efﬁcacy of another wound-care product in addition to often badly deﬁned foot care. Because the market introduction of wound-care products does not formally require proven efﬁcacy, but only safe use, lower efﬁcacy can be expected from trials on these products. Compared with prevention, this undermines the value for money invested in research and in diabetic foot care. Also, within the research topic of ulcer prevention, a clear disparity is present: only three of the 30 controlled studies identiﬁed in the 2015 International Working Group on the Diabetic Foot (IWGDF) systematic review on ulcer prevention focus speciﬁcally on a ﬁrst foot ulcer (Figure 1) . Eight studies use a mixed population of patients with and without ulcer history, while 19 studies focus speciﬁcally on ulcer recurrence. This dominance of studies on recurrence may exist because (1) patients with ulcer history are at greatest ulcer risk, which increases the relevance to study these patients, and (2) trials on ulcer recurrence require fewer patients to demonstrate efﬁcacy given the higher expected event rate. So, while screening and preventative treatment for patients without foot ulcer history is common practice in many settings, the evidence base supporting such practice is meagre.
Can we prevent a ﬁrst foot ulcer? In all prospective studies and risk classiﬁcations, persons with a previous foot ulcer are found to be at the highest risk for future ulceration . Reported ulcer recurrence rates are 30–40% in the ﬁrst year after an ulcer episode [14,15], compared with 7.5% annual incidence for patients with peripheral neuropathy and no ulcer history . Thus, if the ﬁrst ulcer is prevented or postponed, ulcer incidence rates will drop substantially. Because the evidence base for prevention of a ﬁrst foot ulcer is practically non-existent , we need to ask ourselves if we can prevent a ﬁrst foot ulcer in persons with diabetes. A ‘no’ as an answer is rather unsatisfactory. It would mean that while millions of persons with diabetes are at risk for ulceration, we cannot intervene to prevent the problems awaiting them. This does not reﬂect current opinion and does not abide to consensus-based standards of good-quality care. For ‘yes’ as an answer, we have few clues as support. There are indications that home monitoring of foot temperature, therapeutic footwear, and advice within an education session that patients adhere to can help . Yet, patients may be reluctant to accept such treatment considering they did not yet experience a foot ulcer, and cost-effectiveness may be an issue because ulcer incidence rates are Copyright © 2016 John Wiley & Sons, Ltd.
relatively low. These few clues being unsatisfying on its own, we call out for action: healthcare providers and researchers should combine efforts to build up an evidence base on prevention of a ﬁrst foot ulcer. We need more insight in the effect of interventions and practices already applied globally in many settings. Some of these have been studied, such as foot screening, treatment of pre-signs of foot ulceration, advice on proper footwear, and patient education, and are listed in the IWGDF Guidance on Prevention , but the use of these interventions is based on low quality of evidence or expert opinion. A better understanding requires recording of interventions and outcomes in a systematic way, as a form of practice-based evidence, to initially progress our understanding on effective treatment. Furthermore, it requires well-designed large-sample studies on cost-effectiveness.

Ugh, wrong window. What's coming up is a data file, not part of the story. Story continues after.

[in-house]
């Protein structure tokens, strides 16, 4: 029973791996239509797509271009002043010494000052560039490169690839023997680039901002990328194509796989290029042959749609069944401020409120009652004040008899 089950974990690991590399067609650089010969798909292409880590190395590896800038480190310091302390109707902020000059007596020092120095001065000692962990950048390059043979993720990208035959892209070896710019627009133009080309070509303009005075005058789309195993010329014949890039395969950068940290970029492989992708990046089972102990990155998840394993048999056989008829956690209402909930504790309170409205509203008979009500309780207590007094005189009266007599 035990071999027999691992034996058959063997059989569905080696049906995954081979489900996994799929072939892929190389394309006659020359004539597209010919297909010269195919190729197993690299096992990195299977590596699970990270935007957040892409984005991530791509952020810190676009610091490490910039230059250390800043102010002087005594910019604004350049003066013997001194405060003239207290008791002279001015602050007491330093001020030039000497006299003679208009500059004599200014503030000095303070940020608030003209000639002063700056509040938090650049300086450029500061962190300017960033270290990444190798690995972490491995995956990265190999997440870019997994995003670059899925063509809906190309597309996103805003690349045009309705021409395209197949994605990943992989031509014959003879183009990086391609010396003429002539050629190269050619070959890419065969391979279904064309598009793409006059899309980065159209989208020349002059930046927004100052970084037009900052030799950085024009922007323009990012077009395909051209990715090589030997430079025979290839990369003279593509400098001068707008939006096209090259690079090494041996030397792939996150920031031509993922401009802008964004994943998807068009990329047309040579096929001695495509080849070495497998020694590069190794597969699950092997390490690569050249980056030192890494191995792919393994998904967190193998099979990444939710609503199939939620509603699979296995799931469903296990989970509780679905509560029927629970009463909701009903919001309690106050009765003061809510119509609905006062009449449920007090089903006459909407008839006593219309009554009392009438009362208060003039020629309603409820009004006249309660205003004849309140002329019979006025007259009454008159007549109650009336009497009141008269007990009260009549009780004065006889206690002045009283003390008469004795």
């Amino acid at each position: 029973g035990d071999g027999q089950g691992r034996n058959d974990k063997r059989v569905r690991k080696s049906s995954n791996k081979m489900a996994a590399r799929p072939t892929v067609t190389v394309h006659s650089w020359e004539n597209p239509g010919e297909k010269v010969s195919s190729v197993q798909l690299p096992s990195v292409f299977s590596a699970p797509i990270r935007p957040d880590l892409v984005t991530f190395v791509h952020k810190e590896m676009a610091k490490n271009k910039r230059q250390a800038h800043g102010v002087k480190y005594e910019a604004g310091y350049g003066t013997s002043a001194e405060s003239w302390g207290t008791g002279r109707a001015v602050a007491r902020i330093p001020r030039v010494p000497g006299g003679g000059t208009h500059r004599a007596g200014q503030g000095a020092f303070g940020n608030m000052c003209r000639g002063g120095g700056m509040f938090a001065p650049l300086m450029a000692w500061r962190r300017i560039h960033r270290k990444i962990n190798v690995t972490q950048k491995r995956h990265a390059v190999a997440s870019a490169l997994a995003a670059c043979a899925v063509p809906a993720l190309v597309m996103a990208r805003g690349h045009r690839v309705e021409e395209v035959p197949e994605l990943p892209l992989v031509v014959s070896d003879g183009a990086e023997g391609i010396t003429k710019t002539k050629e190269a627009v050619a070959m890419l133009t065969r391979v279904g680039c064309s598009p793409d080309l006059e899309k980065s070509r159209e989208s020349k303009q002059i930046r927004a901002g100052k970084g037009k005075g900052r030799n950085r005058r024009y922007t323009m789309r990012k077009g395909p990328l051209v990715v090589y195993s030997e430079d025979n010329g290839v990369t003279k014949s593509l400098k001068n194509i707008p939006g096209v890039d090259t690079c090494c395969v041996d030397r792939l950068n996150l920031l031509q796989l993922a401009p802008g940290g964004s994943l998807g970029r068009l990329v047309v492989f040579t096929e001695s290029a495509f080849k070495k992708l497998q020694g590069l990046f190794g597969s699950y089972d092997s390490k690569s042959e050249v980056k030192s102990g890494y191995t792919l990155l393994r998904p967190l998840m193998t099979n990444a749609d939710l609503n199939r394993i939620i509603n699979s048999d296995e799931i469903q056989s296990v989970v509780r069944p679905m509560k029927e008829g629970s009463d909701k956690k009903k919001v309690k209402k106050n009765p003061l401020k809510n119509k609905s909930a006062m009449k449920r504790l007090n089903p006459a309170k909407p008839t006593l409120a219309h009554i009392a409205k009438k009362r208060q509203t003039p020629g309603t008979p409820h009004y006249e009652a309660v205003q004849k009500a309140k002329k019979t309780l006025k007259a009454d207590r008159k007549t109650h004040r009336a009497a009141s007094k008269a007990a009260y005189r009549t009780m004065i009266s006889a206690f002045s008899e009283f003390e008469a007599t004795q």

Recurrent foot ulcers: 75% are preventable Because of the high risk involved, prevention of ulcer recurrence is one of the most important current topics in diabetic foot disease. But why is it so difﬁcult to prevent a foot ulcer from recurring ? One reason is that patients consider themselves, or are considered by their caregiver, not to have a foot problem after they heal from a foot ulcer, while we know they have. We therefore agree with colleagues on a change in syntax in diabetic foot care, where prevention equals ‘remission’, to increase awareness for the foot problem and to promote the need for adequate follow-up and foot care . Another reason is that many precipitating factors that caused the ulcer in the ﬁrst place, such as peripheral neuropathy, foot deformity, and increased plantar barefoot pressure, have not been resolved after healing (unless the foot is operated on). A third reason is that the transition from a healing device such as a walker or total contact cast to a prevention modality such as therapeutic footwear likely increases plantar pressure at the healed ulcer location and therefore risk of recurrence. A fourth reason is professional non-adherence to provide recommended treatment, including foot care, therapeutic footwear, and patient education . A ﬁnal reason is patient nonadherence to follow advice on proper foot care or to wear therapeutic footwear . All these reasons reduce efﬁcacy in the prevention of ulcer recurrence. The 2015 IWGDF systematic review on ulcer prevention  shows there is some evidence to support integrated foot care, consisting of a combination of professional foot care, patient education, and therapeutic footwear, in the prevention of ulcer recurrence. Self-management is Diabetes Metab Res Rev 2016; 32(Suppl. 1): 195–200. DOI: 10.1002/dmrr
S. A. Bus and J. J. van Netten
considered important but has only been studied sufﬁciently and proven effective for the home monitoring of foot skin temperatures as a diagnostic method, in combination with proper follow-up when necessary. Studies on patient education show that while knowledge of foot problems and foot care behaviour can improve, ulcer recurrence is not prevented by limited (i.e. one or two sessions) education. There is now high-quality evidence to support the use of therapeutic footwear that has a demonstrated pressure-relieving effect and that is consistently worn by the patient. Finally, foot surgery can be effective in selected patients, but more well-designed studies are needed before deﬁnitive statements about safety and efﬁcacy can be made. Particularly interesting is to assess the potential cumulative preventative effect of these interventions. In Table 1, the median effect sizes for all identiﬁed controlled studies in the 2015 IWGDF systematic review on ulcer prevention  in each of the ﬁve aforementioned intervention categories are shown. Except for patient education, the median effect sizes demonstrate to be large, over 60% in three categories, showing their large potential for prevention. For integrated foot care, effect sizes found are